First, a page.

Home People The Dangers of Deadlines in Dating

The Dangers of Deadlines in Dating

By Heather Dugan, Connection Coach, for SouthFloridaReporter.com, Sept. 16, 2015 – Many adult singles in today’s dating world keep an eye on the clock. They may feel they’ve wasted or missed a past relationship opportunity and don’t want to lose a “last chance” for love. Unfortunately, this panicked thinking can lead some to impose undue pressures on developing connections.

“Lisa” has consulted me periodically over the past year regarding her dating decisions. An early dating error tended to bring her quick, but unintended results.

Lisa blew it all up in typical fashion, pressing him to supply answers to hidden questions. Lisa needed—Warning: overused relationship buzzword directly ahead—Clarity.

“I need to know if I’m just wasting my time,” she texted The Guy. Subtext: “Are you in love with me yet?” 

 His answer was unsatisfactory. Distant. Just the sort of vapor she needed for detonation.

The whole drama—from first flirty phone call to final verbal shove—fit tidily within a two-month span, but the damage to her confidence would last much longer. Lisa agonized in the aftermath. He hadn’t responded to subsequent texts and hadn’t respected her need for—Hang on, here’s another one—Closure. Lisa was left, quite simply with a closed—and probably dead-bolted—door.

I heard about it later. If she had called me first, I’d have asked her to double check the start time on that countdown clock. “Why do you need to know?” and “Why do you need to know at this moment?”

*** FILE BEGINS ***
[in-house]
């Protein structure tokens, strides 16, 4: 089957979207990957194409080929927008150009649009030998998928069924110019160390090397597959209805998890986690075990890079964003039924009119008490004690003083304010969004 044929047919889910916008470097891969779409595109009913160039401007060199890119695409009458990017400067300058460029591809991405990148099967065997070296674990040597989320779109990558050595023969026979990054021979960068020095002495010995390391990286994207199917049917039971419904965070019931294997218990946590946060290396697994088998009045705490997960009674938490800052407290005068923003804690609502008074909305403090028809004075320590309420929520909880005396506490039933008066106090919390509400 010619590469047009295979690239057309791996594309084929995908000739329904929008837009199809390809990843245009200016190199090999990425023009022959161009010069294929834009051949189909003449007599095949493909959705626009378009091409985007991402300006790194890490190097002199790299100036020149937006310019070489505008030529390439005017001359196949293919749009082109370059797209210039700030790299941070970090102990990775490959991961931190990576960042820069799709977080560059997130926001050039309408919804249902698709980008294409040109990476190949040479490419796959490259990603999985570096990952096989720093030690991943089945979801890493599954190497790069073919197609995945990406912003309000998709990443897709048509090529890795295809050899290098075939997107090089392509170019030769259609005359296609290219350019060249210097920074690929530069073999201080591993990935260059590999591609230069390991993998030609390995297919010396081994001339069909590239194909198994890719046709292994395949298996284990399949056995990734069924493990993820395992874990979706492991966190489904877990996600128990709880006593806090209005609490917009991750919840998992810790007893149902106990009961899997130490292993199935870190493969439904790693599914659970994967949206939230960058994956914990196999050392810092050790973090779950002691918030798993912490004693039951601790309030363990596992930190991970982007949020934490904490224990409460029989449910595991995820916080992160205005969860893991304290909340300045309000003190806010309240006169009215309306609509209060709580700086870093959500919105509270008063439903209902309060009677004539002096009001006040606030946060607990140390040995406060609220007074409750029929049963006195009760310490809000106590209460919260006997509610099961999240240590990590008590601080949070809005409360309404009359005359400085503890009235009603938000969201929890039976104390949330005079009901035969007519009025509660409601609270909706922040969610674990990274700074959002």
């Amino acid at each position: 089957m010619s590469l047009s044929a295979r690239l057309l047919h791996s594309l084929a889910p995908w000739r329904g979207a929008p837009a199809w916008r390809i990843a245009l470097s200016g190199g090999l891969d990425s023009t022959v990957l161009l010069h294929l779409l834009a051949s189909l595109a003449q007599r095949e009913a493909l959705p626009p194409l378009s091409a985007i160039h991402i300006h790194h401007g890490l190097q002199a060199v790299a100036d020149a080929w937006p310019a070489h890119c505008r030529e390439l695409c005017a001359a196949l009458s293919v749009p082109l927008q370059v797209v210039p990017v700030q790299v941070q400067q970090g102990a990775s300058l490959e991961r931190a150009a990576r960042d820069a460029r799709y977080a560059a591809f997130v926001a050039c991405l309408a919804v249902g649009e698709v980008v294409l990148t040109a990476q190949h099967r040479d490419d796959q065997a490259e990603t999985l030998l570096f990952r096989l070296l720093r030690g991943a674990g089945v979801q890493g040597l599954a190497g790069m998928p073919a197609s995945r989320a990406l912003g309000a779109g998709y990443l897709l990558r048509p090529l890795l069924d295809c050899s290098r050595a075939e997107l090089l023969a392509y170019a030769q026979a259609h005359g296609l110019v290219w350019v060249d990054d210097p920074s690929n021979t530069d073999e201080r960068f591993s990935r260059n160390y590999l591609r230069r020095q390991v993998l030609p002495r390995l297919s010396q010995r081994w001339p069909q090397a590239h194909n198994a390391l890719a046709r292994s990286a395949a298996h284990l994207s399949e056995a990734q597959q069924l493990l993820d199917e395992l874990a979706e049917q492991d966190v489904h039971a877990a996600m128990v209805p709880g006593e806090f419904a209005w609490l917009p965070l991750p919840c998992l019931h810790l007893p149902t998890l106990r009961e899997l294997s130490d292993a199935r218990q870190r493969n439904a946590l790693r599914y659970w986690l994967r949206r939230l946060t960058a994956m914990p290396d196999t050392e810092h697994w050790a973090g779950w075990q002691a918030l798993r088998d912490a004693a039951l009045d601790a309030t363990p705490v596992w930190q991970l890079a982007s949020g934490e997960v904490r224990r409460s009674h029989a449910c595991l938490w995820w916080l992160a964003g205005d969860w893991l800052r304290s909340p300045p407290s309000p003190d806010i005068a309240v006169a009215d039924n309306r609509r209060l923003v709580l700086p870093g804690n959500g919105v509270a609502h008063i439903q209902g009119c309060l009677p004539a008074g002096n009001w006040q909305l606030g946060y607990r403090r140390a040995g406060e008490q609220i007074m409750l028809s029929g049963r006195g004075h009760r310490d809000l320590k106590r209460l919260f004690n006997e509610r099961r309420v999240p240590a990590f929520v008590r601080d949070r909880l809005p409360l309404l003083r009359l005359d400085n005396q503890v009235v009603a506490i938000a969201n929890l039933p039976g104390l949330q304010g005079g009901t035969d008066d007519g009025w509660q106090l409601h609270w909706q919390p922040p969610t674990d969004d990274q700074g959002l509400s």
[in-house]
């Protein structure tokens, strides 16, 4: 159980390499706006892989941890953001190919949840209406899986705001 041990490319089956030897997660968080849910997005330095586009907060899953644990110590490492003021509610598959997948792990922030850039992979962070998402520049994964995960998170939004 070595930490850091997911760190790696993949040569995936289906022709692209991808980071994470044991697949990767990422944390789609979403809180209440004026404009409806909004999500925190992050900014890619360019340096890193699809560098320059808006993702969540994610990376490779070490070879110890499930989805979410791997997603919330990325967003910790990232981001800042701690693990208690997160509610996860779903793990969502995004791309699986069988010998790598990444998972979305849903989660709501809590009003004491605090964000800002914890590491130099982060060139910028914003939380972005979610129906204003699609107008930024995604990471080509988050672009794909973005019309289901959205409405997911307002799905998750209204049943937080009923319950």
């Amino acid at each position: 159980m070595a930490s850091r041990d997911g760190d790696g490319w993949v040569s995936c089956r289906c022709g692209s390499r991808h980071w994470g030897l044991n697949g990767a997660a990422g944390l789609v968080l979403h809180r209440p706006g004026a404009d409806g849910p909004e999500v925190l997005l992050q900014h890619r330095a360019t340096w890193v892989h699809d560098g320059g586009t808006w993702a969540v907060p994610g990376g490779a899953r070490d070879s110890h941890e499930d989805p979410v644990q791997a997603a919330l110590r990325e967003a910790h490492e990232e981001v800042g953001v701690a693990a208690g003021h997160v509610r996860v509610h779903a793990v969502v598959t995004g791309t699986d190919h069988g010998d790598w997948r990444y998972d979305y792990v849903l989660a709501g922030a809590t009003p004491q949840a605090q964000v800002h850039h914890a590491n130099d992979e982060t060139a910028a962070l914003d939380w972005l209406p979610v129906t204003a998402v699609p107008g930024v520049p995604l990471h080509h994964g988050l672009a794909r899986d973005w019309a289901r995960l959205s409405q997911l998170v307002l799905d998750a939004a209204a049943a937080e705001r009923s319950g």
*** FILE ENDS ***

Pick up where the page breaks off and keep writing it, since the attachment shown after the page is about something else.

Many times we say need because the want is so big. We’re uncomfortable with the space created by a question mark and feel an urgency to quickly fill it with an answer. Any answer. Preferably the one we’re angling for, but scrolling ahead to prove a negative fear somehow looks easier than live with looming uncertainty. Lisa was so fearful of being disrespected by The Guy that she disrespected him first. Not surprisingly, he pushed her away.

Invariably, false urgency will narrow a range of potential outcomes to simply the one that will fit the random chosen moment. Lisa got her answer—not the one she wanted, but, not surprisingly, one she frequently received.

Defining a relationship isn’t a bad thing! In proper time, this is an essential step for the relationship-seeker—but don’t allow an overwhelming desire to skip ahead to the end of the next chapter to inadvertently end the whole story.

Countdown clocks end with ultimatums, but Time can be your ally if used effectively. Be efficient in screening initial dating candidates, but aim to be more expansive with a potential relationship. You need that time to enjoy, grow and better evaluate the friendship. Give it space to develop naturally, and it will reveal its ultimate place in your life.

Heather Dugan is a columnist, speaker and author with a focus on human connection. Her latest book, Date Like A Grownup: Anecdotes, Admissions of Guilt & Advice Between Friends, examines the impact of loneliness and social obsolescence on men and women in their second single lives and provides strategies for better living after divorce.